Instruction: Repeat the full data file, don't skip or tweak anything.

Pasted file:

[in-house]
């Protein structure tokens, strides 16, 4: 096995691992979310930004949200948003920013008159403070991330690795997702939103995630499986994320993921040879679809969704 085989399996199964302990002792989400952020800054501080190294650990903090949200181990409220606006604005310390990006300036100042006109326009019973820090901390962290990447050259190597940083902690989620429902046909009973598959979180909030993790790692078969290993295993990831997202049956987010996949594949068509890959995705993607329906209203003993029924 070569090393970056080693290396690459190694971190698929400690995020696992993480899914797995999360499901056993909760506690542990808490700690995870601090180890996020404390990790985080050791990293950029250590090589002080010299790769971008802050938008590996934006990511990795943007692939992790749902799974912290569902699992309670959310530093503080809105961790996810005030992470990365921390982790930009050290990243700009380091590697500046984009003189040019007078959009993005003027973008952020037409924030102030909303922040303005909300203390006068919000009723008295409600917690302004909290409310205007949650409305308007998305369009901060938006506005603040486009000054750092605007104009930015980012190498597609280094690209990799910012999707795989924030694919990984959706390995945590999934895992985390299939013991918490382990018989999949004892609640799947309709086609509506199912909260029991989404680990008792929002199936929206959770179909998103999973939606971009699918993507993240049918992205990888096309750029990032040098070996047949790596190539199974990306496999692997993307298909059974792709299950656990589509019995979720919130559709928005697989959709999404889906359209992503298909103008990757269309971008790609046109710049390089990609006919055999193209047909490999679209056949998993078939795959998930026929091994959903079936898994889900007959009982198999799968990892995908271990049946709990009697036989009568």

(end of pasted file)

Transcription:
[in-house]
């Protein structure tokens, strides 16, 4: 096995691992979310930004949200948003920013008159403070991330690795997702939103995630499986994320993921040879679809969704 085989399996199964302990002792989400952020800054501080190294650990903090949200181990409220606006604005310390990006300036100042006109326009019973820090901390962290990447050259190597940083902690989620429902046909009973598959979180909030993790790692078969290993295993990831997202049956987010996949594949068509890959995705993607329906209203003993029924 070569090393970056080693290396690459190694971190698929400690995020696992993480899914797995999360499901056993909760506690542990808490700690995870601090180890996020404390990790985080050791990293950029250590090589002080010299790769971008802050938008590996934006990511990795943007692939992790749902799974912290569902699992309670959310530093503080809105961790996810005030992470990365921390982790930009050290990243700009380091590697500046984009003189040019007078959009993005003027973008952020037409924030102030909303922040303005909300203390006068919000009723008295409600917690302004909290409310205007949650409305308007998305369009901060938006506005603040486009000054750092605007104009930015980012190498597609280094690209990799910012999707795989924030694919990984959706390995945590999934895992985390299939013991918490382990018989999949004892609640799947309709086609509506199912909260029991989404680990008792929002199936929206959770179909998103999973939606971009699918993507993240049918992205990888096309750029990032040098070996047949790596190539199974990306496999692997993307298909059974792709299950656990589509019995979720919130559709928005697989959709999404889906359209992503298909103008990757269309971008790609046109710049390089990609006919055999193209047909490999679209056949998993078939795959998930026929091994959903079936898994889900007959009982198999799968990892995908271990049946709990009697036989009568």